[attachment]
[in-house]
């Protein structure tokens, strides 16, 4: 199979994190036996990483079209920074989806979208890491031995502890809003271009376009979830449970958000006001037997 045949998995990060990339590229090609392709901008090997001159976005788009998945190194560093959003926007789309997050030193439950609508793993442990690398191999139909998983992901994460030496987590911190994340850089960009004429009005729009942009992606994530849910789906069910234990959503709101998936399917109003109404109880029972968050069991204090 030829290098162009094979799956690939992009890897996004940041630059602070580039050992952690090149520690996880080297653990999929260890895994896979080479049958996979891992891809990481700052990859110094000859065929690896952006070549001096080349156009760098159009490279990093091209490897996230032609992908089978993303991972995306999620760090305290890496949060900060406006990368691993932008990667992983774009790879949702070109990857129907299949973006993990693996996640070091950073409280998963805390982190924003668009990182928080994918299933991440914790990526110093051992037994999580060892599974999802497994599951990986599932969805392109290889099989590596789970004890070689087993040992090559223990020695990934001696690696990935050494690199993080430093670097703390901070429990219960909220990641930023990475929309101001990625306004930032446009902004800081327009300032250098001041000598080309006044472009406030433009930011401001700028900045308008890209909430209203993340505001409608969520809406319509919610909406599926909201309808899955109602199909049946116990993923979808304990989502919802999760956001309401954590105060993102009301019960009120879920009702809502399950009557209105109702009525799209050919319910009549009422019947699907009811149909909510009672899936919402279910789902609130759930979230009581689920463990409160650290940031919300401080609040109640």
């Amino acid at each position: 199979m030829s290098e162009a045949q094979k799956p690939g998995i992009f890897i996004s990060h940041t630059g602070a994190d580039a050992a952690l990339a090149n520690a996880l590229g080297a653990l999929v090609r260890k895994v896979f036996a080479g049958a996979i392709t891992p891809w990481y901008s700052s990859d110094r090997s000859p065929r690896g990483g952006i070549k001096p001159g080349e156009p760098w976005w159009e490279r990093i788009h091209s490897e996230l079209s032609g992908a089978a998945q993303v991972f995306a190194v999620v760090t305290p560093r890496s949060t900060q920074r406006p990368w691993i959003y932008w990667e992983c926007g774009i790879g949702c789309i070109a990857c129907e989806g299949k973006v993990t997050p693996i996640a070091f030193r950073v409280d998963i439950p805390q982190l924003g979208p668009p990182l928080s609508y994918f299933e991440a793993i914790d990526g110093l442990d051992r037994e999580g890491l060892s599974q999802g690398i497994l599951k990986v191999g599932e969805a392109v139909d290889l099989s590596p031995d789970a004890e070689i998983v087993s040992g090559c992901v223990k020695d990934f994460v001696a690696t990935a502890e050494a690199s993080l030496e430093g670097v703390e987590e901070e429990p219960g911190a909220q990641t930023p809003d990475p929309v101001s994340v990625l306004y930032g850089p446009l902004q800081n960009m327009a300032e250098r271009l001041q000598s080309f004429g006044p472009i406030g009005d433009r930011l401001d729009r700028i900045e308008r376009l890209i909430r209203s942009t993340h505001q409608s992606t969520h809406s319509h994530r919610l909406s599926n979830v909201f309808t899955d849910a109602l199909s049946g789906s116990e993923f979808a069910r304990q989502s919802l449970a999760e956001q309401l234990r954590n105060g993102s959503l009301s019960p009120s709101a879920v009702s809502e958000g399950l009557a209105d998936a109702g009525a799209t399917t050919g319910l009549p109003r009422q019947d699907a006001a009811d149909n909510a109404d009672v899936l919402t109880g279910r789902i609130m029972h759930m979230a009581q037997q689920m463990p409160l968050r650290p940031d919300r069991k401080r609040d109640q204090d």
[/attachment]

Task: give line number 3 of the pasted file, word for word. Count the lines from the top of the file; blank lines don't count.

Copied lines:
């Amino acid at each position: 199979m030829s290098e162009a045949q094979k799956p690939g998995i992009f890897i996004s990060h940041t630059g602070a994190d580039a050992a952690l990339a090149n520690a996880l590229g080297a653990l999929v090609r260890k895994v896979f036996a080479g049958a996979i392709t891992p891809w990481y901008s700052s990859d110094r090997s000859p065929r690896g990483g952006i070549k001096p001159g080349e156009p760098w976005w159009e490279r990093i788009h091209s490897e996230l079209s032609g992908a089978a998945q993303v991972f995306a190194v999620v760090t305290p560093r890496s949060t900060q920074r406006p990368w691993i959003y932008w990667e992983c926007g774009i790879g949702c789309i070109a990857c129907e989806g299949k973006v993990t997050p693996i996640a070091f030193r950073v409280d998963i439950p805390q982190l924003g979208p668009p990182l928080s609508y994918f299933e991440a793993i914790d990526g110093l442990d051992r037994e999580g890491l060892s599974q999802g690398i497994l599951k990986v191999g599932e969805a392109v139909d290889l099989s590596p031995d789970a004890e070689i998983v087993s040992g090559c992901v223990k020695d990934f994460v001696a690696t990935a502890e050494a690199s993080l030496e430093g670097v703390e987590e901070e429990p219960g911190a909220q990641t930023p809003d990475p929309v101001s994340v990625l306004y930032g850089p446009l902004q800081n960009m327009a300032e250098r271009l001041q000598s080309f004429g006044p472009i406030g009005d433009r930011l401001d729009r700028i900045e308008r376009l890209i909430r209203s942009t993340h505001q409608s992606t969520h809406s319509h994530r919610l909406s599926n979830v909201f309808t899955d849910a109602l199909s049946g789906s116990e993923f979808a069910r304990q989502s919802l449970a999760e956001q309401l234990r954590n105060g993102s959503l009301s019960p009120s709101a879920v009702s809502e958000g399950l009557a209105d998936a109702g009525a799209t399917t050919g319910l009549p109003r009422q019947d699907a006001a009811d149909n909510a109404d009672v899936l919402t109880g279910r789902i609130m029972h759930m979230a009581q037997q689920m463990p409160l968050r650290p940031d919300r069991k401080r609040d109640q204090d």